The second, used more sparingly, was the grudge match. Think Tito Ortiz vs. Chuck Liddell. Think Brock Lesnar vs. Frank Mir. Think printing presses at the national mint running overtime and making special deliveries to Lorenzo Fertitta’s suite at the Red Rock. 

At the UFC’s promotional height in 2010, the brand alone sold pay-per-views by the truckload. They didn’t need to be particularly creative—even the lesser shows of that era would be hailed as financial successes today. 

Then came the crash. The WWE was driven right out of the pay-per-view business. Boxing limited its offerings to only the brightest of megastars. UFC numbers were in free fall. 

It’s been a sobering time for the combat sports business—and one that’s demanded creative problem solving. WWE went with a subscriber-based web platform. Al Haymon pushed boxing onto free television. 

And UFC? 

It’s reinvented its promotional model as well, focusing for the first time in years on the individual fighters instead of the brand. It’s turned Ronda Rousey into the sport’s biggest crossover attraction—and the promotion is following that success with a concentrated push for Irishman Conor McGregor. And it’s working

Maybe it’s too much of a good thing at times. But it is a good thing. McGregor has emerged as the sport’s next big thing, despite weighing just 145 pounds. That’s a pretty big deal, Jeremy.

 

Jeremy: I think the one point to keep in mind, since Rousey and McGregor are our two test cases, is that they are very good at self-promotion. Rousey used her mouth to get the important fight she wanted (Tate), but since then, she hasn’t needed to talk much. That’s because she makes people dead in mere seconds. That speaks for itself. 

With McGregor, yes, he’s getting over, and he’s doing it by acting like the crazy person he appears to be. But as you hinted at, it feels like too much of a good thing. I attended the second leg of the World Tour here in Las Vegas, and let me tell you that it feels like an eternity ago. It was last week. Nearly every single day since then, we were bombarded with faceoffs and press conferences and with what McGregor would do to Aldo and what Aldo would not do to McGregor. 

It was sensory overload. Tickets went on sale halfway through and were sold out quickly, and yet the carnival train continued rolling. By the end of this thing, I was exhausted and actually less interested in the fight than I was when it started. I am thankful we have a few months before it happens, because I’m sure I’ll be frothing at the mouth to see it by that point. But right now, I’m World Toured out. 

 

Jonathan: I thought the World Tour was brilliant from beginning to end. The creative team behind UFC’s Embedded, Dana White, UFC’s senior vice president of production and operations, Craig Borsari, and the VP of production, Chris Kartzmark, have a lot to be proud of.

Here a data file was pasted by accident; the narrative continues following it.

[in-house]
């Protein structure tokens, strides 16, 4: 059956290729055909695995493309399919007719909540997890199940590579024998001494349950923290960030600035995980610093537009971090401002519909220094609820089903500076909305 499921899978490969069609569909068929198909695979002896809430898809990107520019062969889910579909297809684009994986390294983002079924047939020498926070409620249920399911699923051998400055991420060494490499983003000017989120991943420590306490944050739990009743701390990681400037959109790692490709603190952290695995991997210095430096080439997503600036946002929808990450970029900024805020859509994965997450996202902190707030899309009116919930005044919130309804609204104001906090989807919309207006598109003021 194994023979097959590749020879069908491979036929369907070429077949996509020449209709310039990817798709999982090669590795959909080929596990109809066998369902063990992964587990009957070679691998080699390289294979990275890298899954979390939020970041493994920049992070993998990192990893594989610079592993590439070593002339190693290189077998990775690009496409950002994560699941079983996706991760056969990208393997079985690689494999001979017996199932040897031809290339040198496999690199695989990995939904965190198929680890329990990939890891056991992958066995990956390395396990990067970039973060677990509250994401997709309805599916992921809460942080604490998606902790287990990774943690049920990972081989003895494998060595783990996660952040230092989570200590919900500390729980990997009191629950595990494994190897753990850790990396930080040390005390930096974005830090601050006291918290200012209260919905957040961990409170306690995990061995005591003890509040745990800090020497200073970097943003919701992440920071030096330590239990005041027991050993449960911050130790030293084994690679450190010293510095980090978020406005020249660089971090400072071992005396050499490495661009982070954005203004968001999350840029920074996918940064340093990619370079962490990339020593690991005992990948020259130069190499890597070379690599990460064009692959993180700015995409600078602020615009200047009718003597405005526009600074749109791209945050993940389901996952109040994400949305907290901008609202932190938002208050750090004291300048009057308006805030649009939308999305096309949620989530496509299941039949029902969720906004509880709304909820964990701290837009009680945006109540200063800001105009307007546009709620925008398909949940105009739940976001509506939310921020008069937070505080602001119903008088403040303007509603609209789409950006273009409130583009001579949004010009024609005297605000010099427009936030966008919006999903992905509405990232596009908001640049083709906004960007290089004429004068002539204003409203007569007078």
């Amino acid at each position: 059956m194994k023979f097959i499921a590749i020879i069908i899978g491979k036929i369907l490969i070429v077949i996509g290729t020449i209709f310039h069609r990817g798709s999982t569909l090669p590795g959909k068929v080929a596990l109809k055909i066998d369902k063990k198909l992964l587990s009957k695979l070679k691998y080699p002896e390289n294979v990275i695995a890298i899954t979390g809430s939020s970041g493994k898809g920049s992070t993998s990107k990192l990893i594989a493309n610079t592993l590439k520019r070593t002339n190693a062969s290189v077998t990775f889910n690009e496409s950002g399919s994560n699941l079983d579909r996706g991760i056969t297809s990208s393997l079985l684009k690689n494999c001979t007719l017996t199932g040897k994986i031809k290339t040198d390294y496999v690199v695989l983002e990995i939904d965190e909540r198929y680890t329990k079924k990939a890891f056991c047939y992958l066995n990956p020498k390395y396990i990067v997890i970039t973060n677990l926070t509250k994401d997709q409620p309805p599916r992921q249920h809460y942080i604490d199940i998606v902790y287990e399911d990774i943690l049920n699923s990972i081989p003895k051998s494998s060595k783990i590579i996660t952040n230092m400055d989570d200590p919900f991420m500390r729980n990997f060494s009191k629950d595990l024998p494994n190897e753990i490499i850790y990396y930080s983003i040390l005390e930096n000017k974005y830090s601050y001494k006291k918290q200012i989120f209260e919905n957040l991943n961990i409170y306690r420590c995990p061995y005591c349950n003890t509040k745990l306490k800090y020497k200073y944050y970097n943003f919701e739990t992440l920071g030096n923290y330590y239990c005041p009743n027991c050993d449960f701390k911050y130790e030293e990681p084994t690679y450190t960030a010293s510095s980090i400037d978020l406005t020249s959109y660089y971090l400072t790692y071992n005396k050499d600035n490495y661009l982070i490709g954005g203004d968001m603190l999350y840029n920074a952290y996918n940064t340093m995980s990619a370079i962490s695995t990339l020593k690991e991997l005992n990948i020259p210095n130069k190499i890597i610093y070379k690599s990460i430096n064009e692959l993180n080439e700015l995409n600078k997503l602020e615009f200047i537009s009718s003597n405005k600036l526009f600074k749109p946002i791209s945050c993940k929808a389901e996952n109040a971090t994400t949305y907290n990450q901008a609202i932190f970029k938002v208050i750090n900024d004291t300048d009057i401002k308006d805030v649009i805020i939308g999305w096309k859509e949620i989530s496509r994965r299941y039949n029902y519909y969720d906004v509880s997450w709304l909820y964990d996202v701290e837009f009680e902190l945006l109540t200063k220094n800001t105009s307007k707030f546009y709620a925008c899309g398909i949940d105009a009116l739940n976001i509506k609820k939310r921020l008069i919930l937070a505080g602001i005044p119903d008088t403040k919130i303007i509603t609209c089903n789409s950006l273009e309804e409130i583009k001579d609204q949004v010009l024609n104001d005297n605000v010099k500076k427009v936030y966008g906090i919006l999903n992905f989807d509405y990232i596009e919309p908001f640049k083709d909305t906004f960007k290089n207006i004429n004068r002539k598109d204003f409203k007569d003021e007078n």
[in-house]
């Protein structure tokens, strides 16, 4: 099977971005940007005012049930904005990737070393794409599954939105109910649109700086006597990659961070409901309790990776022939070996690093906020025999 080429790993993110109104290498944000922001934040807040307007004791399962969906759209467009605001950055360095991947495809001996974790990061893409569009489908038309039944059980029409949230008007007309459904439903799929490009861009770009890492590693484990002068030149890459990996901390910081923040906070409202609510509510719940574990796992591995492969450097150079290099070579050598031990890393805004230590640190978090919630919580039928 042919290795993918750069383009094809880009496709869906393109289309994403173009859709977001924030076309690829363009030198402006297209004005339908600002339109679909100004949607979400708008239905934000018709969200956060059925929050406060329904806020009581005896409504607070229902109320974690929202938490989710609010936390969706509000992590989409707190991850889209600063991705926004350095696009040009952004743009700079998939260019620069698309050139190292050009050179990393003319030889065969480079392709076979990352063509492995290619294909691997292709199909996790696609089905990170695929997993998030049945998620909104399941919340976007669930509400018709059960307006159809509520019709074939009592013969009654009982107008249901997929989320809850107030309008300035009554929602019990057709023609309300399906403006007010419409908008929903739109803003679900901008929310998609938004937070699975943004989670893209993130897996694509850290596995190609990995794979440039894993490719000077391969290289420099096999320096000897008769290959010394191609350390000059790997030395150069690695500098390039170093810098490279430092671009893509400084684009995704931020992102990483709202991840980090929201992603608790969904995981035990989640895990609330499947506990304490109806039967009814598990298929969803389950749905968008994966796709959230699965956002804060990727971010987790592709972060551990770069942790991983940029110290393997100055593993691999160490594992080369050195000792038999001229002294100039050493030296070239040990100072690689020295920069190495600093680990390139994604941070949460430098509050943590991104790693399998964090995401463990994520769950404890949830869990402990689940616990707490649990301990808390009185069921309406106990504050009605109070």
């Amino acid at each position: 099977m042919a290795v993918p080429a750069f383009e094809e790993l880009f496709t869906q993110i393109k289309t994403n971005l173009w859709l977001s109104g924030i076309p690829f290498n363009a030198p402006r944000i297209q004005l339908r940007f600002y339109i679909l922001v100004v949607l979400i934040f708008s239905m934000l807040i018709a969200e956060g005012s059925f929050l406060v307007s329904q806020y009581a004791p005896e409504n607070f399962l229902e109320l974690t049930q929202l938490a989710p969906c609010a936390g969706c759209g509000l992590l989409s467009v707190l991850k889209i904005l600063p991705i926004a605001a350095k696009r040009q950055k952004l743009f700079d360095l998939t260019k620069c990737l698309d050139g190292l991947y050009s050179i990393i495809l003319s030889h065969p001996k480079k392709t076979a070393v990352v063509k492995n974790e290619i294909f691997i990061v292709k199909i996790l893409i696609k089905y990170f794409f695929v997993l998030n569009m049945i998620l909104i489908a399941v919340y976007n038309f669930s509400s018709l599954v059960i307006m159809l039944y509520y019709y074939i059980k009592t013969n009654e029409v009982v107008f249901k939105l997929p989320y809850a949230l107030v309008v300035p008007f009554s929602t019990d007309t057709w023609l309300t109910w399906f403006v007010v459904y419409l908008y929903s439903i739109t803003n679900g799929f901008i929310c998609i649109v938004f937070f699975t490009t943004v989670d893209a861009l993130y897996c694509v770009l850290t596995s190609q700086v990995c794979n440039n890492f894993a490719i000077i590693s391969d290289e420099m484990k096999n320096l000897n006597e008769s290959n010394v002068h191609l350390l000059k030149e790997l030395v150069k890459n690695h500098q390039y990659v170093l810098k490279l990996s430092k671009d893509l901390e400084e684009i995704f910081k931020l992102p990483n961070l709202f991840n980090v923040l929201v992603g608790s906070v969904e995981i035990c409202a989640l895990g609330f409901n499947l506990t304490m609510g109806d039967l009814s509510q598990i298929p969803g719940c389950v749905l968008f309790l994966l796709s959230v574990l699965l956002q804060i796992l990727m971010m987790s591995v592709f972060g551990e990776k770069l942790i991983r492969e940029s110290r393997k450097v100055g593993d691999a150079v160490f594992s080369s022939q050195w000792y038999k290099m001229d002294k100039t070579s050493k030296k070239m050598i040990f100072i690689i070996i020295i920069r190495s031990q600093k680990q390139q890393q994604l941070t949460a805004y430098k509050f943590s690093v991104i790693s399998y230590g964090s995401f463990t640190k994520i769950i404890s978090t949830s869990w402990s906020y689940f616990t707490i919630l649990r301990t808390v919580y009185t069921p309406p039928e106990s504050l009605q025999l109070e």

Together with a crack staff of shooters and editors, they’ve put together nine compelling mini-documentaries, each one a variation of the overall theme. McGregor vs. Aldo is more than an athletic contest. It’s the final word in a battle of wills, one we’ve seen play out over the last couple of weeks all around the world.

Remember, the World Tour isn’t just for the hardcore fans watching each and every episode. It is also designed to generate buzz and excitement in each of the UFC’s core markets. Sure, it sold out the venue days ago. But how many more fans will be pumped for this on pay-per-view, Globo in Brazil or TV3 in Ireland? I’d wager a lot.

 

Jeremy: You’re right on both accounts. It wasn’t designed for hardcore fans and media who have no choice but to watch, discuss and report on every stop. It was designed to promote the UFC’s biggest fight of 2015 in major markets. And if I can take anything away from this tour, it is that the Embedded series is the best thing the UFC currently produces. It takes the things we used to love about the Primetime series and amps them up, making them even MORE current and fresh. I love that, and I think Embedded needs to be a regular part of the pay-per-view experience, and it needs to be a regular feature on Fight Pass. 

All I’m saying is that McGregor’s and White’s stuff grew a bit tiresome when repeated daily. I still believe this is the UFC’s biggest fight of the year, unless it magically signs Gina Carano and pits her against Rousey. And I’ll be all over this fight come July. I’m just a little burned out on it right now is all. 

 

Jonathan: Everyone is talking about McGregor for obvious reasons. But, to me, Aldo was the star of the show.

For years he’s been an enigma. We’ve all watched him destroy anyone foolish enough to challenge him in the cage. But we’ve never really gotten a feel for what he’s all about. 

You and I even sat right next to him at breakfast when Zuffa was heavily promoting him as the standard-bearer for the WEC—but the language barrier made it really hard to relate to him in any organic way. Thanks to UFC Embedded, I really think I’m starting to get Aldo. He’s prickly, proud and yet a big kid at heart. He’s human

Showing him as such means that this isn’t just Conor looking to take the strap from the longtime champ. It’s both bigger and smaller than that. It’s a collision of two proud men, two athletes suddenly fighting for their legacies. It’s mesmerizing—and the best job of fight promotion UFC has ever done.

Read more MMA news on BleacherReport.com

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It would take a pretty big rock for any MMA fan to miss this week’s whirlwind press tour for UFC 189. The main eventers, Conor McGregor and Jose Aldo, have been appearing alongside president Dana White in seemingly every major MMA market and television show that will have them.